National Academy of Sciences Releases Report on Trawling Impacts | Oceana

National Academy of Sciences Releases Report on Trawling Impacts

Press Release Date: October 6, 2009

Location: Washington


Anna Baxter | email:
Anna Baxter

A new study by the National Academy of Sciences released today says that bottom trawling, a method of fishing that drags big, heavy nets across the sea floor, is killing vast numbers of marine animals.  Coming after years of declining U.S. fisheries, the report finds that trawling damages the habitat where juvenile fishes hide from their predators.

In view of these findings, Congressman Joel Hefley (R-CO) is announcing Tuesday that he will introduce the Ocean Habitat Protection Act, which would prevent the most harmful trawling gear from smashing coral reefs, rocky reefs and undersea boulder fields.  Co-sponsors of the bill include a bipartisan group including Representatives Jim Saxton (R-NJ), Frank Pallone (D-NJ), Jim Greenwood (R-PA), Mark Udall (D-CO), Jim Moran (D-VA) and Michael Castle (R-DE).

“As an avid fisherman, I have strong concerns about the future of fishing and the devastating effects of mobile fishing gear,” said Congressman Joel Hefley. “The ocean environment is a diverse and beautiful home to coral beds, sea grasses and fish species that are needlessly being destroyed by large roller and rockhopper gear.  Under the Ocean Habitat Protection Act, the size of ground gear used on bottom trawls will be limited and will allow trawling to be conducted in a manner that preserves and sustains the ocean habitat.”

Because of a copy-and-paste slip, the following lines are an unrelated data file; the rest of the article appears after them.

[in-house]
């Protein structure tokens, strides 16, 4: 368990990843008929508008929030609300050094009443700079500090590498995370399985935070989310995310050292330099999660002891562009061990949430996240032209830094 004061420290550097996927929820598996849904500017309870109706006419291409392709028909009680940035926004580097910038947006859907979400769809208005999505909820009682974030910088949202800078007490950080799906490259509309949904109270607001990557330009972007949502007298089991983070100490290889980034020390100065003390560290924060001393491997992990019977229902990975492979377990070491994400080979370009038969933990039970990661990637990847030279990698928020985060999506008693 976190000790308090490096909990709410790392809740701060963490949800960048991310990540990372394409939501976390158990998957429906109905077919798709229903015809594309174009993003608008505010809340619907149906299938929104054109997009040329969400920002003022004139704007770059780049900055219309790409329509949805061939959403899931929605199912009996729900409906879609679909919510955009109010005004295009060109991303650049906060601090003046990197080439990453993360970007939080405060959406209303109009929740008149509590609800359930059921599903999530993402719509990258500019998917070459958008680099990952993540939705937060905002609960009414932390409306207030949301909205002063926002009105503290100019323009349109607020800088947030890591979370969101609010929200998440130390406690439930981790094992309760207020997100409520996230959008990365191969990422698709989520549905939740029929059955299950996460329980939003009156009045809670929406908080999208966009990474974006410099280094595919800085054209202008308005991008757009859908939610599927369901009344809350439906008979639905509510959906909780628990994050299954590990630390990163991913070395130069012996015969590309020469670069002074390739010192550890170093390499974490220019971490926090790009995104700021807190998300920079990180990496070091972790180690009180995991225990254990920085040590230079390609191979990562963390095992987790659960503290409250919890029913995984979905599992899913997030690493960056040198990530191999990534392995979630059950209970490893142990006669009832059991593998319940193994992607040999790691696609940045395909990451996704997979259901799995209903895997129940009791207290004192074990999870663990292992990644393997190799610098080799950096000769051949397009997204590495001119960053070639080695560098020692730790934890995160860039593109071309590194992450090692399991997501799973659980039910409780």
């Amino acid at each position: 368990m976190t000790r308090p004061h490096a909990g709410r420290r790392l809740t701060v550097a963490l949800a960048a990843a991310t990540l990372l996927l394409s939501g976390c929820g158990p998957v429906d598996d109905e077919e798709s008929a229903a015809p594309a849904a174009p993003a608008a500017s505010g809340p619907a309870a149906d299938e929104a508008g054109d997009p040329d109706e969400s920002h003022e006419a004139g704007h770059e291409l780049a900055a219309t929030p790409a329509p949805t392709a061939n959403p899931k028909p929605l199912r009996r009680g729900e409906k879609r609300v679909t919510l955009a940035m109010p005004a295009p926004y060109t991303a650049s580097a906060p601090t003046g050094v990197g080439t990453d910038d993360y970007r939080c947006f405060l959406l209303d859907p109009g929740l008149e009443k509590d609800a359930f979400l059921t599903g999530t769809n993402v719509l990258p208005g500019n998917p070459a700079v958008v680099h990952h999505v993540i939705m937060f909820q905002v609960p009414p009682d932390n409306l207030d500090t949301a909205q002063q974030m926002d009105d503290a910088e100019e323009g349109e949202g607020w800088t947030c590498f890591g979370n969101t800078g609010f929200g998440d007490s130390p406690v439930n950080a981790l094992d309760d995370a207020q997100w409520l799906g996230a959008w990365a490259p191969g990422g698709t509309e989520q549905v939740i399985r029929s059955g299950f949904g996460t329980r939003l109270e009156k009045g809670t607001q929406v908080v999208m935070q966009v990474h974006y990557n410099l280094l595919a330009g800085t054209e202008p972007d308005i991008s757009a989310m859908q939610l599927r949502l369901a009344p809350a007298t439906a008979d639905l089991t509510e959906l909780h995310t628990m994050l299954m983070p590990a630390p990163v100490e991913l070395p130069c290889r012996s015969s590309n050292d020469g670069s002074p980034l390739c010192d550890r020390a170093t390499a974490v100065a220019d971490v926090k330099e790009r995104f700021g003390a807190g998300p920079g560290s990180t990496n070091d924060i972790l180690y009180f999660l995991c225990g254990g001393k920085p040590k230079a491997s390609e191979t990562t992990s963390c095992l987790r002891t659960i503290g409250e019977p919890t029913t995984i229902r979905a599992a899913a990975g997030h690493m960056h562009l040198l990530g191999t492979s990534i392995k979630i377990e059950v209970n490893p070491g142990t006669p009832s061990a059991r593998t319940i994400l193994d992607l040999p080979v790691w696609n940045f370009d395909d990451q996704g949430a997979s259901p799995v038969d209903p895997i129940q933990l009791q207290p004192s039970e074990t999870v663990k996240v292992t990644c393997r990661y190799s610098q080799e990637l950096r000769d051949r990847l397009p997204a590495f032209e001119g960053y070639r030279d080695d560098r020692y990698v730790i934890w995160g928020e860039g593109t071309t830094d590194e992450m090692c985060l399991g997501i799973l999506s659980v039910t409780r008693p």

The bill, an amendment to the Magnuson-Stevens Fishery Conservation and Management Act, would ban the use of  rockhopper and roller gear larger than 8” in diameter on bottom trawls.  These gears are designed to allow bottom trawlers access to some of the nation’s most fragile coral and rocky habitats.  The National Academy of Sciences report identifies these as the seafloor types where trawling has the highest impact.

Roller and rockhopper gear are heavy rubber disks than can exceed 30” in diameter.  They are often used with heavy weights on the footrope of trawl nets that keep the net on the bottom.  Trawls armed with big rollers or rockhoppers can be used on rough bottoms that trawlers formerly avoided for fear of becoming entangled on coral and rocky habitats.  Thus rocky bottoms were a kind of refuge from trawling until the 1980s and ‘90s, when the use of roller and rockhopper gear became widespread. The decline of America’s fisheries has increased since rollers and rockhoppers were introduced.

“I’m not only a marine biologist; I eat fish that commercial fishermen catch, and I’m a sportfisherman, too,” said Dr. Elliott Norse, President of Marine Conservation Biology Institute, a scientific and conservation group.  “But I’m not willing to eat any seafood if catching it destroys the environment.  I want to know that fishes and corals and the rest of the sea’s biodiversity will be there when my grandchildren are growing up.  But trawling with rockhopper and roller gear is eliminating the last places where fishes can hide.  Congressman Hefley’s bill won’t stop everything that’s harming our fisheries, but it’s an essential first step.  I applaud Mr. Hefley and his co-sponsors for doing something to protect our marine life.”